Studio Marco Vermeulen constructed the wood pavilion as a covered exhibit space for a schedule of displays showing how timber can be employed in bio-based architecture projects.

Known as Biobasecamp, the pavilion was put up in Ketelhuisplein in the Strijp-S district of Eindhoven for Dutch Design Week.

The roof of the pavilion took the formation of a five-pronged star with square corners. The structure was constructed by timber construction specialists Derix from 200 metres-cubed of lightweight, modular 16 by 3.5 metre cross-laminated timber (CLT) boards.

The studio announced its intention to educate visitors about the concept of bio-based building and especially the application of cross-laminated timber, and to instigate a starting point for designers and clients to explore the possibilities of this ‘concrete of the future’.

A staircase leading from the ground level permitted the roof deck – lined with trees – to also serve as a viewing deck and gathering area.

The pillars supporting the deck were culled from trunks of poplar trees transplanted from the motorway between Den Bosch and Eindhoven. The trees had to be taken from the road’s edge for safety reasons, because of their age and the risk of uprooting. They were repurposed for the pavilion.

The use of CLT and timber supports meant that the pavilion could be built in a time period.

Marco Vermeulen, founder of Studio Marco Vermeulen, said that the pavilion is entirely prefabricated, which hastens the construction process.

Unlike concrete or building materials that take sizable amounts of CO2 to produce, timber stores this element. This permits the construction sector to do its part in the war against climate change.

By constructing with wood, the studio says, CO2 is extracted from the atmosphere and cultivates value in the form of building structures.

During a discussion lead by Dezeen editor-in-chief Marcus Fairs during Dutch Design Week, Vermeulen asserted that the Netherlands could resolve its impending housing problem by constructing one million houses from sustainably harvested local wood.

This effort would save 100 megatons of carbon, Fairs argued, as timber would lock 45 megatons of CO2. In addition, the avoidance of concrete and steel would save an additional 55 megatons of emissions.

The studio also said in regard to Biobasecamp that by rendering the elements of your buildings modular so that they are reusable, you can store it into the future.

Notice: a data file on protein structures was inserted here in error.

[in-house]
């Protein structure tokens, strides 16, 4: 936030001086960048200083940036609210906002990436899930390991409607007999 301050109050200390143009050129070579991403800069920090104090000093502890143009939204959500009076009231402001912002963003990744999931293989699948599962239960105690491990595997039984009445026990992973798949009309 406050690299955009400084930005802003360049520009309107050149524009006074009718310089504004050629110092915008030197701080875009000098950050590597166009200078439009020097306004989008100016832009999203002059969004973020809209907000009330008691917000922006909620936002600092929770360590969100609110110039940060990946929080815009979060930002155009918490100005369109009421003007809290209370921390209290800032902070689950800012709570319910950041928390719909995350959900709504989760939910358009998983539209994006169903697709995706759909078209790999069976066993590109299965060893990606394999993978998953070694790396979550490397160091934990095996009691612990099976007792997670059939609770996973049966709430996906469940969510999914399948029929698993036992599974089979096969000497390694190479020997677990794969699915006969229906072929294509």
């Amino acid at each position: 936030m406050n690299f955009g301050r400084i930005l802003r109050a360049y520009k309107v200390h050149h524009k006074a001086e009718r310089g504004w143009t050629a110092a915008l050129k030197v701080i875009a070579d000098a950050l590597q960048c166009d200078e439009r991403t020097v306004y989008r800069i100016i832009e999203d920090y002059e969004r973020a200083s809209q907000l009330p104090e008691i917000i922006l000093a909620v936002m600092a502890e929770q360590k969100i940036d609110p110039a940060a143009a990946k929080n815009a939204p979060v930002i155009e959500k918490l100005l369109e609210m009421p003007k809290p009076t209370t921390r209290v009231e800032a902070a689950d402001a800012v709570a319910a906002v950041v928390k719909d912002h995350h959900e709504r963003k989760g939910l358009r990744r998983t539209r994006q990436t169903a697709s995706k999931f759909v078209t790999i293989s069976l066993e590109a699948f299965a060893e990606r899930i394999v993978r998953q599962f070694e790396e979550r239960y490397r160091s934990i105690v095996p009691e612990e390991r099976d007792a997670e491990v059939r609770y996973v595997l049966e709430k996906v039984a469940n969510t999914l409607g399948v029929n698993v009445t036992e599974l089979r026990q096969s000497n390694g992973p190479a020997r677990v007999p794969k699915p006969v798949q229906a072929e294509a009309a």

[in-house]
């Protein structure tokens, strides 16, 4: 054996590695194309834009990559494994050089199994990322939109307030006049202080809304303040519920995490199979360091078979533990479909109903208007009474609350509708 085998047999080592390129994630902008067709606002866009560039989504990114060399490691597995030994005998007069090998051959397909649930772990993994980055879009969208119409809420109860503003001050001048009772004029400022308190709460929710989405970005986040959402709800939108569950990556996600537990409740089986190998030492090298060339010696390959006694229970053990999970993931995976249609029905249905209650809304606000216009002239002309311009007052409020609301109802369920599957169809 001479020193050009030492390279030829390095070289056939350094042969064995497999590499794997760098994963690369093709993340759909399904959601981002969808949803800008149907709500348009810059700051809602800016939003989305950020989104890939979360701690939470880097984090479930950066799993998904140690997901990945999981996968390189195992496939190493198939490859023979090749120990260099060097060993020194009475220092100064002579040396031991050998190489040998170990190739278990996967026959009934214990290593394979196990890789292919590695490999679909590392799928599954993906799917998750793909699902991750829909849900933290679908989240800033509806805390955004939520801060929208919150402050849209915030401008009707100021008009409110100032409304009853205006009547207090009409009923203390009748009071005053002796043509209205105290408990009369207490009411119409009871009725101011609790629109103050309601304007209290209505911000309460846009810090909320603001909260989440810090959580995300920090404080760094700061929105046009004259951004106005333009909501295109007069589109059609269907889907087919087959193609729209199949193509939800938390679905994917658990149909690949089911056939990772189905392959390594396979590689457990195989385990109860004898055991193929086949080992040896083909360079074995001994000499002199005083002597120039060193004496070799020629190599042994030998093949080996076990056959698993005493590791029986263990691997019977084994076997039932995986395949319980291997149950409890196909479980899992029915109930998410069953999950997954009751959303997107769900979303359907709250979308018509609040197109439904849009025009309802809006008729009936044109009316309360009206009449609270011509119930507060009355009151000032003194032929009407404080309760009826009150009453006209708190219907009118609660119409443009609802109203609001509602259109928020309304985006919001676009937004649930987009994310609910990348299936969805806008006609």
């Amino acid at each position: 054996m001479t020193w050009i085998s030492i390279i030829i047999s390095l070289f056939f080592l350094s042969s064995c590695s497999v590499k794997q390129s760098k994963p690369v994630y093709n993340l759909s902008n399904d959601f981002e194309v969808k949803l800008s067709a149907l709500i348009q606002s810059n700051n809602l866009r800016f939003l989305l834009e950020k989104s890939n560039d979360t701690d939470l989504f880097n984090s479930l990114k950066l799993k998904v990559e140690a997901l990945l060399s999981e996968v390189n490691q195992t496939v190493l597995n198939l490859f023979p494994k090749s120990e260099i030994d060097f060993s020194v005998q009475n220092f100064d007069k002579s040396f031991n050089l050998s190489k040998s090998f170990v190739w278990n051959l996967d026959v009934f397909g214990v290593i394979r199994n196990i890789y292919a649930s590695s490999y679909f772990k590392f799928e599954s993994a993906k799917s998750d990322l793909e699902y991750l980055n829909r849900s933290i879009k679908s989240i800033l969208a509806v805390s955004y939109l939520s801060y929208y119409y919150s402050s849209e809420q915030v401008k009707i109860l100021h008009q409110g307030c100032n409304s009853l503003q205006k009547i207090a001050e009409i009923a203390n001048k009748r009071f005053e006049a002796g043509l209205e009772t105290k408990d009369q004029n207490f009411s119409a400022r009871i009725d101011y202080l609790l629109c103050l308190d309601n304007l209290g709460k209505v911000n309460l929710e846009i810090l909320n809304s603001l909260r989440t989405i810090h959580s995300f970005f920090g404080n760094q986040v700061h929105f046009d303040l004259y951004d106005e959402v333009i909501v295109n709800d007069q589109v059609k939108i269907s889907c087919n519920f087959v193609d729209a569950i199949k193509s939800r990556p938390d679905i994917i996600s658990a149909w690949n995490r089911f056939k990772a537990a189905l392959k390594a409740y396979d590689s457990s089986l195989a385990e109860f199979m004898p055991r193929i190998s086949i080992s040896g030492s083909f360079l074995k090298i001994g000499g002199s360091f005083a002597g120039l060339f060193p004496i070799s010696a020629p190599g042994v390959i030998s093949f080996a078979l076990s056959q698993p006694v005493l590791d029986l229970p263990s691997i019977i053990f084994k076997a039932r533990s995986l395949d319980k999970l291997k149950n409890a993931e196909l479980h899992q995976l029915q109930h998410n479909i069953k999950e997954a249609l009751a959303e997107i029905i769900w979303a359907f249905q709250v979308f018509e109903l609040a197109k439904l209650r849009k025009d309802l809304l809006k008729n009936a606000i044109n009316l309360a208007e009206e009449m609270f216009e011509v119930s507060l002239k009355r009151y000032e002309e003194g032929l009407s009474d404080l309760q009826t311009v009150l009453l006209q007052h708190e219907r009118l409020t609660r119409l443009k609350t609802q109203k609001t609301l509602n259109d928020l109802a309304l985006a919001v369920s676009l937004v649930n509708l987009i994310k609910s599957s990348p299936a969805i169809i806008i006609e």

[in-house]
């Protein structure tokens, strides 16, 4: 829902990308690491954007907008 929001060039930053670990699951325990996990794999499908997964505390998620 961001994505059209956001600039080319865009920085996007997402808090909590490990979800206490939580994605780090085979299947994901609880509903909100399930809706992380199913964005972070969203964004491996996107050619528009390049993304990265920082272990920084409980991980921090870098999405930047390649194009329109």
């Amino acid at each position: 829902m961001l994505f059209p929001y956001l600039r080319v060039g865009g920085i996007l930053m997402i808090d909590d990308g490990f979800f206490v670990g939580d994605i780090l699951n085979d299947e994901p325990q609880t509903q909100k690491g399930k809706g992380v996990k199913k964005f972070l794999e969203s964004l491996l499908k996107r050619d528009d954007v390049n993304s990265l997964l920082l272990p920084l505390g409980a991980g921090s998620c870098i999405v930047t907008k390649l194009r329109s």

Indeed, the pavilion will be taken apart and reused at the Floriade horticultural show, set for 2022 in Amsterdam.

Below the pavilion roof, exhibitions showcasing the benefits of the use of timber in building design projects were presented by timber construction-firm Derix, the Floriade horticultural show, and the Dutch provincial government of Noord-Brabant.

Waldo Maaskant, the programme leader for a bio-based economy and circular future for the province, said that the concept of circular construction has a promising future.

The province collaborates with construction firms and housing co-operative to devise circular construction projects, he said.

The Netherlands and Brabant is encountering a sizable building challenge, said Maaskant. The Province of Noord-Brabant has granted circularity a designated place and advanced projects in the field of circular construction, renovation and demolition.

Studio Marco Vermeulen showed a preview of its forthcoming The Dutch Mountains Eindhoven project at Biobasecamp. The timber building, currently at the preliminary design stage, is a U-shaped, bio-based, mixed-use skyscraper intended for the Eindhoven rail zone.

Also at the event, interactive exhibition Living Landscape welcomed guests at the pavilion to make green choices in their own existences.

The studio regards the pavilion as the turning point for a new era.

Other projects at Dutch Design Week culled from natural materials included a temporary events space known as The Growing Pavilion, built from mushroom mycelium plants, while Atelier NL used storm-felled trees to makes benches for the city.